Akston Biosciences Doses First Subjects in Phase II Clinical Trial of Second-Generation Protein Subunit COVID-19 Vaccine

  • First Phase II subjects dosed with AKS-452, COVID-19 vaccine candidate in Dutch trial
  • New data shows vaccine is shelf stable for at least six months at 25 degrees Celsius (77° Fahrenheit)
  • Readouts expected in Q3 of 2021

BEVERLY, MA, USA I August 5, 2021 I Akston Biosciences Corporation, a developer of new classes of biologic therapeutics, announced today that the first participants have been dosed in a Phase II open-label trial of AKS-452, its protein subunit COVID-19 vaccine candidate.

Fifty-two volunteers will receive either one- or two-dose regimens as part of the Phase II trial conducted at University Medical Center Groningen (UMCG), one of the largest hospitals in the Netherlands. The trial is managed by TRACER Europe B.V., a Contract Research Organization (CRO) specializing in fast-track clinical trials.

The Phase I trial showed AKS-452 to be safe and well-tolerated. Most importantly, AKS-452 produced a 100% seroconversion rate in the 90 microgram single-dose regimen, as well as in the 45 microgram two-dose regimen.

“From Phase I, we know the AKS-452 showed limited side-effects, comparable to the current registered anti-COVID-19 vaccines,” said Schelto Kruijff, M.D. Ph.D., the trial’s principal investigator at the UMCG. “The new data that this vaccine candidate is shelf stable at room temperature for at least six months makes it ideal for countries such as Malawi and Kenya, where I volunteer, because it can be transported and stored for months without refrigeration.”

The AKS-452 has been shown to be shelf stable for at least six months at 25° Celsius (77° Fahrenheit) and maintains its potency for one month at 37° Celsius (99° Fahrenheit).

“The extended shelf stability, the clinical data that show a single injection of the 90 microgram dose provides 100% seroconversion at significantly higher titers than confirmed COVID-19-positive convalescent serum samples, and the ease of manufacturing relative to current approved vaccines, indicate that our 2nd generation vaccine has the potential to more easily safeguard the health of populations worldwide against COVID,” said Todd Zion, Ph.D., President & CEO of Akston Biosciences.

Potential volunteers can still sign up to participate in the study and receive the AKS-452, a protein sub-unit vaccine, a type of vaccine used safely for decades, and does not include mRNA technology, viral vectors, or a weakened SARS-CoV-2 virus. All will receive the vaccine and none will receive a placebo. To learn more, click here: https://www.umcg.nl/-/medisch-wetenschappelijk-onderzoek/act-studie.

Gerard Metselaar said he felt lucky to get to participate in Phase I: “I am living proof that this vaccine is effective,” he said. Because of the study, “I was vaccinated way before anyone in my age group. Even though that was a great feeling, I gained most satisfaction from knowing this will help so many other people get closer to their vaccination.”

About the Phase II clinical trial

The Phase I/II clinical trial, an open-label study, evaluates a total of 112 healthy volunteers between the ages of 18 and 85 to determine safety, tolerability, and immune response, participants in Phase II will receive either one dose of 90 micrograms or two doses of 45 micrograms 28 days apart.

About AKS-452

Based on Akston’s proprietary Fc fusion protein platform, AKS-452 is a CoV-2 protein subunit vaccine candidate designed to induce a Th1/Th2 mixed immune response in patients against the Receptor Binding Domain (RBD) of the novel coronavirus spike protein. Being the primary locus for infection, the RBD is highly conserved among mutated forms of the virus, and preclinical studies have demonstrated robust antibody neutralization of the Alpha and Beta variants. The vaccine has been engineered to use standard, low-cost, antibody manufacturing techniques, such that a single production line could be capable of producing over one billion doses per year at existing plants around the world.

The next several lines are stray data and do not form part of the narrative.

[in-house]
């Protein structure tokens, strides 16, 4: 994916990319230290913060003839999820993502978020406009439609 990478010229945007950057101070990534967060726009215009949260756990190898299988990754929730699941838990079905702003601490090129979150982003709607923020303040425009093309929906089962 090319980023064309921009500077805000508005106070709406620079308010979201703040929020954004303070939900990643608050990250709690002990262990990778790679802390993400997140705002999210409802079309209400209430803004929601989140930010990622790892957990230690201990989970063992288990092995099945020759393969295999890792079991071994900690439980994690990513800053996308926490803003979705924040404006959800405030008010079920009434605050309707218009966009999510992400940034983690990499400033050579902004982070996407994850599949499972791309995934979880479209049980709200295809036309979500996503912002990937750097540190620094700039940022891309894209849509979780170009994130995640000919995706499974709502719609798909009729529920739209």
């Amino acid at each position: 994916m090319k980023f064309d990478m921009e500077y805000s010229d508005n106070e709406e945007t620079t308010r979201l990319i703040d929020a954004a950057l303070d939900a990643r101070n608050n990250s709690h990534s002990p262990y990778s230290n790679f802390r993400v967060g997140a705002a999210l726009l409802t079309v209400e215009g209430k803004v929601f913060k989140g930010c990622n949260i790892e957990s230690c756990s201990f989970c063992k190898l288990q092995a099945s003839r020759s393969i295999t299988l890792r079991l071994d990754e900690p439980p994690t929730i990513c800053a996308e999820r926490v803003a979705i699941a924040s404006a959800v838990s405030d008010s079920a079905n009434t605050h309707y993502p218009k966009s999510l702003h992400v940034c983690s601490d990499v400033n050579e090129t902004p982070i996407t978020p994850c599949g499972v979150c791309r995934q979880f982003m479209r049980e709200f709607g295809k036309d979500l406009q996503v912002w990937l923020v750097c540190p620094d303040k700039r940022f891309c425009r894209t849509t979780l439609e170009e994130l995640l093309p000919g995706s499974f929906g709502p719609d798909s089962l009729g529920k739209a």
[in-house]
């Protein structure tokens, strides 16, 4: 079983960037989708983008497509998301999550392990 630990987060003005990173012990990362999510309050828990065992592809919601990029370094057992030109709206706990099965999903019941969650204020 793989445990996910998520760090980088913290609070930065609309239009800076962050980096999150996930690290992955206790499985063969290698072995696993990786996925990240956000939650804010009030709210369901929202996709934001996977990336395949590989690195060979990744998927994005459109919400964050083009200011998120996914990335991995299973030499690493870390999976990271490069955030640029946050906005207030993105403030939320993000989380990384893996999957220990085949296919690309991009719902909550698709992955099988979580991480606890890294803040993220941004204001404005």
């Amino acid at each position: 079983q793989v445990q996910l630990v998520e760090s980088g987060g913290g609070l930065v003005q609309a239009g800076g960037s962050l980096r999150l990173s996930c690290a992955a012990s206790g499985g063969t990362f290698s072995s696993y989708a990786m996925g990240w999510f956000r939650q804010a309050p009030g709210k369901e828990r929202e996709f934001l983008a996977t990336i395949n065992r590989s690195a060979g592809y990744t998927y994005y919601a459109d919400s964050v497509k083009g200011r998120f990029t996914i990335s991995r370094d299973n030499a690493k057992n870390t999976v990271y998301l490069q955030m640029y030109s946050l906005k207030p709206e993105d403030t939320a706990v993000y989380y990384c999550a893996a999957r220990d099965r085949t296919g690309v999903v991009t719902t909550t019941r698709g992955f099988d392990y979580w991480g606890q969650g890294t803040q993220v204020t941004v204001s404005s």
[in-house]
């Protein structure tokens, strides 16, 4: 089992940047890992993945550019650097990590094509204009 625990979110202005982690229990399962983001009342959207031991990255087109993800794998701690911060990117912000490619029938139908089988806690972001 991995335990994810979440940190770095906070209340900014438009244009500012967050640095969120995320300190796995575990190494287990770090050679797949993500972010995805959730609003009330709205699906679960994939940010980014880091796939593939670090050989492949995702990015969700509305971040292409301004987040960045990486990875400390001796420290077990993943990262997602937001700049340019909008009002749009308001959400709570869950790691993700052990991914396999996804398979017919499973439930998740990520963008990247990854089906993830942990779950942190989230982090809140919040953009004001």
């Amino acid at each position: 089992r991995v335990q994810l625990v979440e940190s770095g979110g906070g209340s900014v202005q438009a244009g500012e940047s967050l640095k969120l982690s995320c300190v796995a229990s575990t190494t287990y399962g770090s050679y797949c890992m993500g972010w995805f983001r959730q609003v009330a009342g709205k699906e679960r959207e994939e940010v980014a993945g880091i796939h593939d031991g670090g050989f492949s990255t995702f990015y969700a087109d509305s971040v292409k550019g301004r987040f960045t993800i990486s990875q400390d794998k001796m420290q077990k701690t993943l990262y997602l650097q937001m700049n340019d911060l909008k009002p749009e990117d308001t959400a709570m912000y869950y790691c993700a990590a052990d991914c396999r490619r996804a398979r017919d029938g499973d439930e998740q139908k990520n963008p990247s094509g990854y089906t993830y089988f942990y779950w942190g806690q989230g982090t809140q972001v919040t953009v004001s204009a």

About Akston Biosciences

Akston Biosciences Corporation leverages its novel fusion protein platform to develop and manufacture new classes of biologics, including vaccines, ultra-long-acting insulins, and autoimmune disease therapies. Founded by the team that developed the world’s first clinical glucose-responsive insulin at SmartCells, Inc. (sold to Merck & Co.), Akston has partnered with Dechra Pharmaceuticals PLC (DPH) to commercialize once-a-week canine and feline insulin therapies. It operates a GMP biologics manufacturing facility and research laboratory at its Beverly, Mass. location. www.akstonbio.com.

About TRACER

TRACER Europe B.V. (“TRACER”) is a Clinical Research Organization (CRO) specializing in fast-track solutions for testing innovative biologic medicines and is a founding member of the COVID-19 Rapid Cure Task Force (RCTF). TRACER and its partners provide its clients with the expertise, infrastructure, and capacity to rapidly generate accurate first-in-human clinical data. www.tracercro.com.

About University Medical Center Groningen

The University Medical Center Groningen (UMCG) is one of the largest hospitals in the Netherlands. The more than 12,000 employees work together on care, research, training and education with the common goal: building the future of health. Through innovative and sound research UMCG aims to understand mechanisms of disease; to push borders for diagnostics and treatment; and to help build a network for sustainable health. All of its research focuses on Healthy Ageing. Talent development and state-of-the-art infrastructure are of paramount importance to UMCG.

SOURCE: Akstone Biosciences

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